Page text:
Vaccine 11/2002; 20(29-30):3436-42. · 3.49 Impact Factor
  • JAIDS Journal of Acquired Immune Deficiency Syndromes 09/2002; 30(5):533-5. · 4.65 Impact Factor
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    ABSTRACT: Acute meningitis is the most common neurologic disease that involves the central nervous system. The spectrum of infectious agents that cause neurologic infection is remarkably broad and numerous viruses are the most frequent cause of the aseptic meningitis syndrome. We applied a multiplex one-step method for the rapid detection of the genomic RNA of different neurotropic viruses: particles in the genus Enterovirus and Toscana virus, which are the most representative aetiologic agents in our country during the spring-summer period. We have evaluated the sensitivity and the specificity of the multiplex one-step test on positive controls and on RNA extracted from clinical samples harvested from 475 patients with meningitis hospitalized during the 1996-2001 period. The multiplex one-step RT-nPCR protocol allows for the detection of enterovirus and Toscana virus RNA in a single sample, by using, at the same time, a very small clinical sample volume. In our study we were able to diagnose 192 cases of meningitis by Toscana virus and 31 cases by enteroviruses out of 475 cases of meningitis utilizing the described one-step multiplex method.
    Diagnostic Microbiology and Infectious Disease 08/2002; 43(3):201-5. · 2.26 Impact Factor
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    ABSTRACT: To determine (1) the prevalence of Helicobacter pylori infection in male and female patients with reproductive disorders and controls; (2) the presence of anti-H. pylori antibodies in samples of follicular fluid, vaginal secretions and sperm; and (3) the existence of a structural homology between a major spermatozoa protein, tubulin, and H. pylori proteins. Serum samples from 167 patients with infertility and 837 age- and gender-matched controls (blood donors) were examined by enzyme-linked immunosorbent assay (ELISA) and Western blotting to determine the seropositivity for H. pylori infection. The presence of anti-H. pylori antibodies in samples of follicular fluid, vaginal secretions and sperm was determined using the same techniques. The possible cross-reactivity with spermatozoa of anti-H. pylori hyperimmune sera and human antibodies was studied by immunofluorescence. The N-acid homology of human tubulin with the principal H. pylori proteins was assayed by the WU-blastp program available on the Internet. The prevalence of infection was significantly higher in patients than controls (49.1% v. 33.5%, P < 0.001). Follicular fluids from infected patients contained specific antibodies in all cases, sperm samples in about 50% of cases, and vaginal secretions in a minority of cases. Sera to H. pylori whole antigens and VacA reacted with the tails and the pericentriolar area of human spermatozoa (which are rich in tubulin); sera to urease and heat-shock protein (Hsp) did not. Follicular fluids with anti-H. pylori antibodies immune reacted with spermatozoa. A linear homology was found between beta-tubulin and three H. pylori proteins, flagellin, VacA and CagA. H. pylori infection may increase the risk of developing reproductive disorders or worsen the clinical expression of this syndrome.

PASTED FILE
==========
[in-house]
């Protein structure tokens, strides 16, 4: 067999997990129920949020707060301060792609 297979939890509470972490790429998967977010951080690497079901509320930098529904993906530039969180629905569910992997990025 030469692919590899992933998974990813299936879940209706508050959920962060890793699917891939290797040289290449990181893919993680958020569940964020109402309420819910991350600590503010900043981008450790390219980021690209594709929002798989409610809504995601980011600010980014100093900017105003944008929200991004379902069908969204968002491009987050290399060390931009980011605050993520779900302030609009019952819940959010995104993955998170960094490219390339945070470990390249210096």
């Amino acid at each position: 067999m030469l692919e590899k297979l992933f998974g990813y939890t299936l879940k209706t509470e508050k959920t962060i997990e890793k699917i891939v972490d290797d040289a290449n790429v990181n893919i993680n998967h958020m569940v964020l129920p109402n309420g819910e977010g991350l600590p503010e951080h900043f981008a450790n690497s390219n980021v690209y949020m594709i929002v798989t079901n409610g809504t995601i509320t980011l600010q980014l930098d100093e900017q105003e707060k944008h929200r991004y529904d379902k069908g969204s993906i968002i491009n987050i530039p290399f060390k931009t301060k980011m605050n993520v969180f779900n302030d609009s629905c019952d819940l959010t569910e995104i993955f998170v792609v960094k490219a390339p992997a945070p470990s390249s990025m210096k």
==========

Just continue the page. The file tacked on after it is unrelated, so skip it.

European Journal of Gastroenterology & Hepatology 06/2002; 14(6):663-9. · 1.92 Impact Factor
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    ABSTRACT: Development of drug resistance is considered a major cause for failure of antiretroviral therapy in human immunodeficiency virus type 1 (HIV-1)-infected patients adherent to treatment. However, the rate of emergence and the significance of HIV-1 drug resistance in clinical practice have been not investigated thoroughly. Selection of HIV-1 variants that are genotypically resistant to protease inhibitors was studied in all the patients (n = 169) who completed at least 18 months of treatment with a protease inhibitor plus two nucleoside reverse transcriptase inhibitors at two urban Italian hospitals. HIV-1 carrying primary protease inhibitor resistance mutations was detected in 70 (41.4%) patients. The estimated proportion of patients developing genotypic resistance to protease inhibitors at 12 and 24 months was 18.3% (95% CI, 12.5-24.2%) and 33.9% (95% CI, 26.4-41.5%), respectively. Independent predictors of development of resistance to protease inhibitors were higher HIV-1 RNA levels at the nadir (P < 0.0001) and inclusion of ritonavir or saquinavir versus indinavir in the starting regimen (P = 0.0313). Resistance to protease inhibitors was strongly associated with a lower response to treatment, as shown by HIV-1 RNA load (P = 0.0001) and CD4 cell counts (P = 0.005). However, a linear increase in CD4 cell counts was maintained up to the end of follow-up even in the protease inhibitor-resistant population. Resistance to protease inhibitors develops in a relevant proportion of patients under long-term triple-drug therapy in clinical practice and is associated with virological treatment failure and limitation of CD4 cell increase.
    Journal of Medical Virology 02/2002; 66(2):143-50. · 2.37 Impact Factor